BigWind barriers may slow growth in the USA

The output of DOE’s models are easy to promote but reality paints a very different picture. DOE’s Vision assumes 7 GW of wind built per year between 2014 and 2020, followed by 12 gigawatts per year between 2020 and 2030, and 17 GW every year after until 2050. The Agency points to the progress since 2009 as proof that a more aggressive wind roll-out is possible. But in many ways, the success of U.S. wind in those years is the very reason wind development will not grow, but continue to slow….

But not so fast!…

DOE’s Enabling report does a reasonable job explaining the physical constraints of transporting larger turbine parts. Blades longer than 53 m (174 feet) are at the limit for road corners and curves. Overhead obstructions limit tower sections to no more than 4.6 meters in diameter (15 feet) on roads and 4 meters (13 feet) for rail. Alternate road routes may be found but generally have weight limits that restrict access.

Moving to segmented blades could help the transport issues, as would using concrete towers that can be manufactured on site but these carry their own set of issues. DOE suggests that it serve as the research arm — and funder — for new wind technology. After all, such projects “are usually low in terms of technology readiness level making them generally beyond the scope of existing industry,” writes the DOE. This is another wind power cost that’s rarely debated.

Other Barriers Stalling Wind

There are a multitude of barriers to achieving wider geographic development of wind in the US aside from those already cited.

Mandates. When the cash grant program was in effect, we saw a massive build-out of wind resulting in a number of states meeting or coming close to satisfying their renewable energy mandates. Michigan’s RPS expires this year as does New York’s. Kansas and Texas met their mandates and other states, including Ohio and North Carolina, are reevaluating their laws. West Virginia, meanwhile, has repealed it’s RPS altogether.

Economics. Fewer utilities are signing contracts for wind and we are seeing a shift to corporate contracts for wind including IKEA and Microsoft. The economics of wind are worse today with low natural gas prices. Utilities are not as willing to sign above-market contracts which is putting pressure on developers to drop costs and keep profits up. This means building mainly in states where the permit rules are not onerous and where the wind regime assures more production tax credits. Texas, Oklahoma and Iowa are obvious fits. It’s no surprise that several approved projects in Minnesota (here and here) had their permits revoked for failing to find a buyer.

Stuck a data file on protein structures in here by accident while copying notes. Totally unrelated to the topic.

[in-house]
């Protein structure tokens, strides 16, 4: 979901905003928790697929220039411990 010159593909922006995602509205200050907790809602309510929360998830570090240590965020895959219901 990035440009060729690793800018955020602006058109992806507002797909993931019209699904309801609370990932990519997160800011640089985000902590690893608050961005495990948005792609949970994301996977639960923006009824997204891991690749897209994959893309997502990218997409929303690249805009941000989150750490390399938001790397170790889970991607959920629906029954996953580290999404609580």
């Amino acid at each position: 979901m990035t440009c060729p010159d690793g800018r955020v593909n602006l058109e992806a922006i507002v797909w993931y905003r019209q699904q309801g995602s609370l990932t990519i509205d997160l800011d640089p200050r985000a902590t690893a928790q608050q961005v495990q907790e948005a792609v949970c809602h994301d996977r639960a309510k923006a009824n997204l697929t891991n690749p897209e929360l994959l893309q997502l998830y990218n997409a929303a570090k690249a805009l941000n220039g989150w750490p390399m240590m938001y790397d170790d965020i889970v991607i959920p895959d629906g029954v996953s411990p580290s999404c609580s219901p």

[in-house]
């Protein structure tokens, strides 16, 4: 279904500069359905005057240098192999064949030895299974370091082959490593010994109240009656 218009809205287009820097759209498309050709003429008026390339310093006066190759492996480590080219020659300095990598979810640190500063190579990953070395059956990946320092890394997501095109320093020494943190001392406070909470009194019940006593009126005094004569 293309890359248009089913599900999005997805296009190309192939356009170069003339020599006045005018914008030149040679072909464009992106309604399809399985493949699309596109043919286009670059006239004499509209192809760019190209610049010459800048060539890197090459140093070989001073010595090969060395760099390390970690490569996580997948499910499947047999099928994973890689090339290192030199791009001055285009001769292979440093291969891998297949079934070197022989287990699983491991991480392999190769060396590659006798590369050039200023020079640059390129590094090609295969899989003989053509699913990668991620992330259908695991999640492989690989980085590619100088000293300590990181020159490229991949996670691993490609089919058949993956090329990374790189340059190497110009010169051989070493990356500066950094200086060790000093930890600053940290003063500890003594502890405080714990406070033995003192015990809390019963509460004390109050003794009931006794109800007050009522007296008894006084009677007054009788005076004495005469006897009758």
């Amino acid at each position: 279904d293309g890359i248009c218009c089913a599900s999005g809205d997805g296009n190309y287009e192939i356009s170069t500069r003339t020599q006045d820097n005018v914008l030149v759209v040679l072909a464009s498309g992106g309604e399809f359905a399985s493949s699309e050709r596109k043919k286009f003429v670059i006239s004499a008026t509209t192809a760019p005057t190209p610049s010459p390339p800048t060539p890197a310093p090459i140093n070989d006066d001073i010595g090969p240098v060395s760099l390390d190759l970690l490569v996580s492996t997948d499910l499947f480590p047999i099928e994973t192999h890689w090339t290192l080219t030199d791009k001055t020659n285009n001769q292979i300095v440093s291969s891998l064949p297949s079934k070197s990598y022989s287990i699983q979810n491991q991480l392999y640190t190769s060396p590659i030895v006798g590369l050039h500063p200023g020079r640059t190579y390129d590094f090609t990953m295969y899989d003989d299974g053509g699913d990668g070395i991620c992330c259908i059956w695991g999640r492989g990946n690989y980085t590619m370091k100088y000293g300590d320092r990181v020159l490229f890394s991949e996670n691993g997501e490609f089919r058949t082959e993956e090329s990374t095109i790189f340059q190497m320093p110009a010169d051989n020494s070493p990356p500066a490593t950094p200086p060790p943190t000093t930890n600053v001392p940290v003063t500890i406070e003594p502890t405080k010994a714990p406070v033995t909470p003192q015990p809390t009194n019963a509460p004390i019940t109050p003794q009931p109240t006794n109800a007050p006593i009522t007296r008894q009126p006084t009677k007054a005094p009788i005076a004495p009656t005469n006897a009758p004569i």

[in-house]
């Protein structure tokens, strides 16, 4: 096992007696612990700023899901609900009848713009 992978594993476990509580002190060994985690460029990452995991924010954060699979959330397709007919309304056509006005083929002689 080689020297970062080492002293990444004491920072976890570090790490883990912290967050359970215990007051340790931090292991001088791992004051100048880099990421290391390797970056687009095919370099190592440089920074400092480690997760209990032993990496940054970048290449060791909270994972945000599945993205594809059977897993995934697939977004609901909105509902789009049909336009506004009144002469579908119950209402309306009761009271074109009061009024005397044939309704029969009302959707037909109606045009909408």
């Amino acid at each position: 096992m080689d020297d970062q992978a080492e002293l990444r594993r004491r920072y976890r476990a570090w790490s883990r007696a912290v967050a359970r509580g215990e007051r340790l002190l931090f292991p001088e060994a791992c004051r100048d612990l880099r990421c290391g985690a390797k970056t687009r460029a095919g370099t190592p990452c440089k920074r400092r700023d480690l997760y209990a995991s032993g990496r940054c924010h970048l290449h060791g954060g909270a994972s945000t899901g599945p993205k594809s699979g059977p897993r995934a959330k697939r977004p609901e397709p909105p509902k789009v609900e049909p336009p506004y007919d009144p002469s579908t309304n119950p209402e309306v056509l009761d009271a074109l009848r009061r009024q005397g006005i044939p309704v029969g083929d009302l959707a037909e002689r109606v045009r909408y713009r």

Opposition. Resistance to turbine projects is becoming more strident and it’s growing even in states presumed to be wind friendly (see: North DakotaNebraska and Texas).

Conclusion

The output of DOE’s models are easy to promote but reality paints a very different picture. DOE’s Vision assumes 7 GW of wind built per year between 2014 and 2020, followed by 12 gigawatts per year between 2020 and 2030, and 17 GW every year after until 2050. The Agency points to the progress since 2009 as proof that a more aggressive wind roll-out is possible. But in many ways, the success of U.S. wind in those years is the very reason wind development will not grow, but continue to slow.

WindAction | Big Winds Big Barriers.

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